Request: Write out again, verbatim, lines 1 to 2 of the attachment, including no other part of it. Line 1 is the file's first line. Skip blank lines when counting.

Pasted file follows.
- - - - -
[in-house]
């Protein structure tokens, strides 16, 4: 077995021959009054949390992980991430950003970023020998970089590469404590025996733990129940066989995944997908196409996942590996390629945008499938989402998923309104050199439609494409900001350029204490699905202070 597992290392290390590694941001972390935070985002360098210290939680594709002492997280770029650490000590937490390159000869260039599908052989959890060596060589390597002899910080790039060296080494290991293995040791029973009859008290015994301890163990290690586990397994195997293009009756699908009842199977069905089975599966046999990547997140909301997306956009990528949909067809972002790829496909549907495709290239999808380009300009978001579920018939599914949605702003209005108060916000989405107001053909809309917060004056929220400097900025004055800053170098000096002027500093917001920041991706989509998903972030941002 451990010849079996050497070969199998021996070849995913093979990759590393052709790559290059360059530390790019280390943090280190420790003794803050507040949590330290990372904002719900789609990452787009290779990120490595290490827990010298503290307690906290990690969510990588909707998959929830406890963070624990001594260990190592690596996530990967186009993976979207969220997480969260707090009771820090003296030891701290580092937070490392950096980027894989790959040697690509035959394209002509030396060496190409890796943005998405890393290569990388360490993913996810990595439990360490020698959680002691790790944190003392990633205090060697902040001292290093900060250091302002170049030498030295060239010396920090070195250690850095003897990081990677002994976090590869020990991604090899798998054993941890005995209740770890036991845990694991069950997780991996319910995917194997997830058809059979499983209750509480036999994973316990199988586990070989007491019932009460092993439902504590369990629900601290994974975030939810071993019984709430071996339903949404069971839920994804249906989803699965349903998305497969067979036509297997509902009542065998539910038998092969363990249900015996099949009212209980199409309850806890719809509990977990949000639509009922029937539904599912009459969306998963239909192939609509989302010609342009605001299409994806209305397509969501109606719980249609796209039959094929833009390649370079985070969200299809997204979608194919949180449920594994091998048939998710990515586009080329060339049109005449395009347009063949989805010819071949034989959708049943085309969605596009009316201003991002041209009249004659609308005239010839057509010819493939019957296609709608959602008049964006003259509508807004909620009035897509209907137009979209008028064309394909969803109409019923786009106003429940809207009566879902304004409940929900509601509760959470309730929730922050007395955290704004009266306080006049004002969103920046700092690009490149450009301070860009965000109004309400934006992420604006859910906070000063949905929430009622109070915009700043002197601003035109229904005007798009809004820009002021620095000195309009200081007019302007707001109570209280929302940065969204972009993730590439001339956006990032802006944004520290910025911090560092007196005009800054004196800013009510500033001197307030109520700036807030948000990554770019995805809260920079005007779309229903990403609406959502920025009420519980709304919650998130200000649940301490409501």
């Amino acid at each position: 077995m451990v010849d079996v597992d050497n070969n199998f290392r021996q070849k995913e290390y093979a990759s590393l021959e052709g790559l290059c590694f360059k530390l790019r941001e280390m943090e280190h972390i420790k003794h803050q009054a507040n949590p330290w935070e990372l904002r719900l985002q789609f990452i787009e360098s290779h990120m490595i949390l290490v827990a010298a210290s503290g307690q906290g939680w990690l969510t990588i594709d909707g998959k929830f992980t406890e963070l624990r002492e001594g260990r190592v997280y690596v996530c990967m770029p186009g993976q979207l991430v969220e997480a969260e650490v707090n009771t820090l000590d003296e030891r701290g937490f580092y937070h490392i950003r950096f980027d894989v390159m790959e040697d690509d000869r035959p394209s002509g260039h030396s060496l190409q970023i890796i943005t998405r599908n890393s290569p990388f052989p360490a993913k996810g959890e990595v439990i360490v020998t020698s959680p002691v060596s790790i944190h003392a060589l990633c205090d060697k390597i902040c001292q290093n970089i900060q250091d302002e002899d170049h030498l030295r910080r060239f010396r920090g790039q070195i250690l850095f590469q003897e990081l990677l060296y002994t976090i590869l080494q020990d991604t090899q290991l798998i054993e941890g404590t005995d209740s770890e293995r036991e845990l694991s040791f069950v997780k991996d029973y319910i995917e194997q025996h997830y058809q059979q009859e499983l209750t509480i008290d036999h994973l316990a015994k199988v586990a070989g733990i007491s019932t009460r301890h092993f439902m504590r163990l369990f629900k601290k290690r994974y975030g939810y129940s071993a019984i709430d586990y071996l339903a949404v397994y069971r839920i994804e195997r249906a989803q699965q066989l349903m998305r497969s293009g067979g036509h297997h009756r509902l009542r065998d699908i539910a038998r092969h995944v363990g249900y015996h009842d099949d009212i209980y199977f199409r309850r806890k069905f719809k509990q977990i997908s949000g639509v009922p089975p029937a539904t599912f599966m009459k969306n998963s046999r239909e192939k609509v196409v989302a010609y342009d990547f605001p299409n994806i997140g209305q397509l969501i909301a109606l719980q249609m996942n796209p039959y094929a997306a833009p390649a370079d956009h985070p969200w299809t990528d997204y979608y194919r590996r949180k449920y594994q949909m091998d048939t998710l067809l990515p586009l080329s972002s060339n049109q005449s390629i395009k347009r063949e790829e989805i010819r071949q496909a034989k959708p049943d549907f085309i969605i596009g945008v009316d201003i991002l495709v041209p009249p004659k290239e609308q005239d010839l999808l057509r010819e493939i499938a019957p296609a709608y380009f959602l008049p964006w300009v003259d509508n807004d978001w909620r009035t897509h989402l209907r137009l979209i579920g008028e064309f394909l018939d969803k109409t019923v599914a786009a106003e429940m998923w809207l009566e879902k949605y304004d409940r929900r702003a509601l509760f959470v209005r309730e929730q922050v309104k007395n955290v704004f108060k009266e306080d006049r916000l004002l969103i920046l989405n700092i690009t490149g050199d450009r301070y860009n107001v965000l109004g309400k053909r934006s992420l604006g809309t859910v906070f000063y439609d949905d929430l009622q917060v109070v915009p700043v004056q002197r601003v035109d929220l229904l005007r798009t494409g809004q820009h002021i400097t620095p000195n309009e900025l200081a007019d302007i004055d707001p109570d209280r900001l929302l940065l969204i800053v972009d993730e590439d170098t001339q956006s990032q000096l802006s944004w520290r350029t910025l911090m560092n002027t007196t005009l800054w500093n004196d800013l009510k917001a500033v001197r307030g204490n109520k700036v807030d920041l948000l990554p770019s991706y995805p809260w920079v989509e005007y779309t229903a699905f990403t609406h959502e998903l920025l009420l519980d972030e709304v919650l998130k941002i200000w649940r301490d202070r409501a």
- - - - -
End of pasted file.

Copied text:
[in-house]
């Protein structure tokens, strides 16, 4: 077995021959009054949390992980991430950003970023020998970089590469404590025996733990129940066989995944997908196409996942590996390629945008499938989402998923309104050199439609494409900001350029204490699905202070 597992290392290390590694941001972390935070985002360098210290939680594709002492997280770029650490000590937490390159000869260039599908052989959890060596060589390597002899910080790039060296080494290991293995040791029973009859008290015994301890163990290690586990397994195997293009009756699908009842199977069905089975599966046999990547997140909301997306956009990528949909067809972002790829496909549907495709290239999808380009300009978001579920018939599914949605702003209005108060916000989405107001053909809309917060004056929220400097900025004055800053170098000096002027500093917001920041991706989509998903972030941002 451990010849079996050497070969199998021996070849995913093979990759590393052709790559290059360059530390790019280390943090280190420790003794803050507040949590330290990372904002719900789609990452787009290779990120490595290490827990010298503290307690906290990690969510990588909707998959929830406890963070624990001594260990190592690596996530990967186009993976979207969220997480969260707090009771820090003296030891701290580092937070490392950096980027894989790959040697690509035959394209002509030396060496190409890796943005998405890393290569990388360490993913996810990595439990360490020698959680002691790790944190003392990633205090060697902040001292290093900060250091302002170049030498030295060239010396920090070195250690850095003897990081990677002994976090590869020990991604090899798998054993941890005995209740770890036991845990694991069950997780991996319910995917194997997830058809059979499983209750509480036999994973316990199988586990070989007491019932009460092993439902504590369990629900601290994974975030939810071993019984709430071996339903949404069971839920994804249906989803699965349903998305497969067979036509297997509902009542065998539910038998092969363990249900015996099949009212209980199409309850806890719809509990977990949000639509009922029937539904599912009459969306998963239909192939609509989302010609342009605001299409994806209305397509969501109606719980249609796209039959094929833009390649370079985070969200299809997204979608194919949180449920594994091998048939998710990515586009080329060339049109005449395009347009063949989805010819071949034989959708049943085309969605596009009316201003991002041209009249004659609308005239010839057509010819493939019957296609709608959602008049964006003259509508807004909620009035897509209907137009979209008028064309394909969803109409019923786009106003429940809207009566879902304004409940929900509601509760959470309730929730922050007395955290704004009266306080006049004002969103920046700092690009490149450009301070860009965000109004309400934006992420604006859910906070000063949905929430009622109070915009700043002197601003035109229904005007798009809004820009002021620095000195309009200081007019302007707001109570209280929302940065969204972009993730590439001339956006990032802006944004520290910025911090560092007196005009800054004196800013009510500033001197307030109520700036807030948000990554770019995805809260920079005007779309229903990403609406959502920025009420519980709304919650998130200000649940301490409501």